not a cleanse. Fasting is not a
religious ritual on some list of rules that I will use to satisfy my duty owed
to a legalistic God. I know I won’t
be fully “purified”or “enlightened”after I fast.
Fasting is depravity. From
depravity comes refinement. From
Tonight we begin the second anniversary celebration of
Simon’s life. On May 14, 2014 at 9:55pm,
we welcomed Simon Adam Balentine into this world. My mind travels effortlessly back to the moment Simon was
born, again and again. We weren’t sure if he would be alive as we decided to
forgo fetal heart monitoring during labor. We thought if he died before/during labor, it might be
hard for me to continue to labor knowing his soul had been taken already.
He was moving at birth, arms and legs squirming – I didn’t even have
to ask if he was alive. I could see - he was! My doctor placed Simon on my chest and all of the
prayers from the previous five months had been graciously answered in that
moment. He breathed! I shouted praises to God thanking him for his mercy. It wasn't long after his birth that we finally heard his voice. It was heavenly (below video shares his sweet cries). Following Simon’s birth, all we wanted was time with
him. It was simple. We were doing our best in th…
Simon's birthday and anniversary week of life is here again.
It's been two years since we met our babe face to face.
In Simon's honor, we look forward to giving the gift of time to other bereaved families.
Check back tomorrow night, May 14, 2016 at 9:55pm (Simon's birth time),
for fundraiser details.
Adam, Amy, Teddy, Simon, Thomas and Peter
I was recently with a group of mostly non-Christians friends, as I so often am. By "non-Christian" I mean friends that haven't admitted to me, at least, in believing that Jesus Christ is the living son of God. These friends may be privately following Christ and studying the Bible, but I suspect they are not. Some are moralists. Some are Universalists with a mix of Spiritualism and yoga. Some are just angry at a God they don't think exists. I truly love them and I'm OK with their non-belief. I pray for them often. As I was spending time with these friends I became overwhelmed, in the moment, as I contemplated the love and acceptance that they display to me and my family.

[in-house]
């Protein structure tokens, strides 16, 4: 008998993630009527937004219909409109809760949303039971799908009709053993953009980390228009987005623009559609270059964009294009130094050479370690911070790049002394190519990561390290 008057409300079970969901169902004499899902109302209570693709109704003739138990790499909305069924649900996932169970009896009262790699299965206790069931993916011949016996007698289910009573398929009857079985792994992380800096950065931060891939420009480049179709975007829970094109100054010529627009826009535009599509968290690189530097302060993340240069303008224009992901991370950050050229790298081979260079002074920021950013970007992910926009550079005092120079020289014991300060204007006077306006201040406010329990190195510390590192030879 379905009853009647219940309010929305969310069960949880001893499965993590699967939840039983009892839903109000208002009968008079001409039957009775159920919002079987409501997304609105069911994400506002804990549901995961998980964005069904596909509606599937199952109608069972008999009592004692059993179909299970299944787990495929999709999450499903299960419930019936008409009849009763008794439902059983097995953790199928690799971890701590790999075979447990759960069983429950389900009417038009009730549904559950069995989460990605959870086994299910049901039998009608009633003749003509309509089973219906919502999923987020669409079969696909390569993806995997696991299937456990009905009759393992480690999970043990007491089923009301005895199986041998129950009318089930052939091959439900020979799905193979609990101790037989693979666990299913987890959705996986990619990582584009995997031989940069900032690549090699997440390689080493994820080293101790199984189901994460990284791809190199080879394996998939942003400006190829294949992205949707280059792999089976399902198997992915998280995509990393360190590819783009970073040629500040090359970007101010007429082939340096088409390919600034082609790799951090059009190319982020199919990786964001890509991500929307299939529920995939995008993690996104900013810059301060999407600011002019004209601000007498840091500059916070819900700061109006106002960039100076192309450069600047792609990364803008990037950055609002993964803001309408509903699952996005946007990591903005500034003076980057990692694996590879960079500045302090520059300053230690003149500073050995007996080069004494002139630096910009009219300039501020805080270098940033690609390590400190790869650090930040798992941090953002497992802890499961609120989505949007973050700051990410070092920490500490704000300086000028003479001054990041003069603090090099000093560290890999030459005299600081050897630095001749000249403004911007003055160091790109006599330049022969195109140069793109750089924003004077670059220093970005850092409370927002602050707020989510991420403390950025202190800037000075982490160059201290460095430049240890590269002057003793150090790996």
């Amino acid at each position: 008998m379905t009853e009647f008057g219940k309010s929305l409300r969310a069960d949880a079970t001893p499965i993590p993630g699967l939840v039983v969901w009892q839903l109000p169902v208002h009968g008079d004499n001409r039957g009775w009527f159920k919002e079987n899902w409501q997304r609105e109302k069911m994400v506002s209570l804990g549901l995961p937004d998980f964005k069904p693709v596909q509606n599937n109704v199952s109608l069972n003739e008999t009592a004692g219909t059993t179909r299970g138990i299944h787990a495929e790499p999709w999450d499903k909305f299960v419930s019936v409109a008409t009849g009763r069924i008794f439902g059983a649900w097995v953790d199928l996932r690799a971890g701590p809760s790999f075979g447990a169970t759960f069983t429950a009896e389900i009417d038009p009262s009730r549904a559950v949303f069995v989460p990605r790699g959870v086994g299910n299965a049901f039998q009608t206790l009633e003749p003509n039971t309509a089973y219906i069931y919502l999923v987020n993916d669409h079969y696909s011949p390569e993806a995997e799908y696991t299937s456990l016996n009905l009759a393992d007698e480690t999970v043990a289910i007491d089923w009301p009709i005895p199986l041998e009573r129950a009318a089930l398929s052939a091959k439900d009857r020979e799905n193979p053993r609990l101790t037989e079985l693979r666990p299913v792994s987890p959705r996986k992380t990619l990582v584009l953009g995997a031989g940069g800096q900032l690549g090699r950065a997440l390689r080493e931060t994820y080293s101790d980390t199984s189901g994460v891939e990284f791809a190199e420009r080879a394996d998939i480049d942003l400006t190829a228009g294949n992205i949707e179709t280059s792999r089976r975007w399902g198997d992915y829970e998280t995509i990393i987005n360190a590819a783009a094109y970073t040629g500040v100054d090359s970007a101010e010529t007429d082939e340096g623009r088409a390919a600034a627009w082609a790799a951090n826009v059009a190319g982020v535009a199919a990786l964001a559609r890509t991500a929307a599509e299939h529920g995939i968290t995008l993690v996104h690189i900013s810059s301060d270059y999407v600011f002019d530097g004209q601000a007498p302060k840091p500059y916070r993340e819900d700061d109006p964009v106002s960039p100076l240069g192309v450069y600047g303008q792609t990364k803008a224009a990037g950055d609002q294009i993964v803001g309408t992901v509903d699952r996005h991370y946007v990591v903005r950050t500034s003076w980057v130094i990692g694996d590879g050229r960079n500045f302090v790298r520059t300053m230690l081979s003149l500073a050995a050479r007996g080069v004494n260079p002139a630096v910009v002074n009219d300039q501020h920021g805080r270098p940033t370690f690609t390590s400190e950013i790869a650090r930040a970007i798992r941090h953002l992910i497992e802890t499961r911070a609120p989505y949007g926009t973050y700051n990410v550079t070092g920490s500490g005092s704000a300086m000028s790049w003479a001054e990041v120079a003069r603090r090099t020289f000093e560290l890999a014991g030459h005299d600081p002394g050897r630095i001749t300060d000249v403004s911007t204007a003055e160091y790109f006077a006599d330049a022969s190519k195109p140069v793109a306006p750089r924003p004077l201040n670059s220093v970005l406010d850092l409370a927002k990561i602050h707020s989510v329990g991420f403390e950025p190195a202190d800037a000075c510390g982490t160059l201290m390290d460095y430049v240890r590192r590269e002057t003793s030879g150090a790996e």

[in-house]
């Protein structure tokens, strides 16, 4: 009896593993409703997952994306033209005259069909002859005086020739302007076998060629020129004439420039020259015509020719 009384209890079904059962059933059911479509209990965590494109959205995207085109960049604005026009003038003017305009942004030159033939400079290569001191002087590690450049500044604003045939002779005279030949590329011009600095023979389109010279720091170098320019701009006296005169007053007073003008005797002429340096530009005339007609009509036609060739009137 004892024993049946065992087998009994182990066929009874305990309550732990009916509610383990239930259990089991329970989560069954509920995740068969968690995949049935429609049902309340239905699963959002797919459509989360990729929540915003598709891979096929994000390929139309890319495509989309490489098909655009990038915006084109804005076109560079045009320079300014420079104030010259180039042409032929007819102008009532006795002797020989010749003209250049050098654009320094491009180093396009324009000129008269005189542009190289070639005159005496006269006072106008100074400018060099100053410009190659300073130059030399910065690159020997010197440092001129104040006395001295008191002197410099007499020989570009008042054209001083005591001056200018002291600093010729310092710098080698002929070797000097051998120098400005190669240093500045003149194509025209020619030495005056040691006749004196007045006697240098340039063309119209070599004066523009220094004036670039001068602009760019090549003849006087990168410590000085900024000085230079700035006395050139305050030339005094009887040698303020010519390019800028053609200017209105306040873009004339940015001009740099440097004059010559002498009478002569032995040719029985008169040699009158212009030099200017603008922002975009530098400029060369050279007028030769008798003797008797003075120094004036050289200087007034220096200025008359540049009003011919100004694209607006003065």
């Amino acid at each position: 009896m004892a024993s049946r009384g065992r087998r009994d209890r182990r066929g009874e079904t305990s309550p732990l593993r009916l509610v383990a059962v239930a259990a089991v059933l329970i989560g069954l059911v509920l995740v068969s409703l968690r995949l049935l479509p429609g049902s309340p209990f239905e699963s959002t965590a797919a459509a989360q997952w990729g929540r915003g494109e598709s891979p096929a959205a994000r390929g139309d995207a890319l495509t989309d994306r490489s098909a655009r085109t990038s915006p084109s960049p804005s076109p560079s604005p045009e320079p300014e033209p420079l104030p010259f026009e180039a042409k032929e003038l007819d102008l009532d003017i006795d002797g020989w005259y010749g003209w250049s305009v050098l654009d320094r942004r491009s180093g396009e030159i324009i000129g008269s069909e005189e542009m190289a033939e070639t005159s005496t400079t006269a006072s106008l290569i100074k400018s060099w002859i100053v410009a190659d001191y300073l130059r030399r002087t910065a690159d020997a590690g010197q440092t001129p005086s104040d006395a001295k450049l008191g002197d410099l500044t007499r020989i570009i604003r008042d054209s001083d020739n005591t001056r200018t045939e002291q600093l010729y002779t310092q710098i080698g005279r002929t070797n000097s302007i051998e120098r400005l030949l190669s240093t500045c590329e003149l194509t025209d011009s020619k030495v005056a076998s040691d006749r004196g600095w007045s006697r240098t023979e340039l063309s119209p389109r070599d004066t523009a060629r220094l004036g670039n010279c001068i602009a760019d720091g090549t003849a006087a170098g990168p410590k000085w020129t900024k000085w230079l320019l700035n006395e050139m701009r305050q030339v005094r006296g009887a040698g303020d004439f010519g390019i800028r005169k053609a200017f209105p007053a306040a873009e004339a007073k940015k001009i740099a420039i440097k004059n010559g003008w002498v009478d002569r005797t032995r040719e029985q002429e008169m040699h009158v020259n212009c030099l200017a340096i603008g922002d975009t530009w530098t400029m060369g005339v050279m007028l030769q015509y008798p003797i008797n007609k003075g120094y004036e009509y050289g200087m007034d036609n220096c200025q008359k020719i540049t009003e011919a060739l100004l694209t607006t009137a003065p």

Thank you non-Christians, for your grace.
Grace is the free and unmerited, undeserved love you give. Grace is espoused from within. Grace follows a choice to love, but grace is part of your fabric - woven into your DNA. But where does grace come from?
2015 was a year of staggering change for me. Exactly 12 months ago today (Jan. 1, 2015), we gave goodbye kisses to Teddy after dropping him off at his grandparents house in Saint Charles. We were going to spend a week in San Francisco and Sonoma. It was to be a great time of rest, conversation and healing after a heartbreaking and strenuous year in 2014.
Amy and I had much to talk about with regards to my career during our trip to the Bay Area. I sketched out a pros and cons list on the airplane to help measure the opportunities that were in front of me. I could stay at the company I had been with for nine years. This was company I loved and was loyal to since I was a 23-year old, know-nothing peon. This was a company that had some incredibly supportive and graceful people during our journey with Simon. This was a BIG company, with plenty of opportunities to grow, but little opportunity for me to have a large impact on its future or help steer the direction it would go. One o…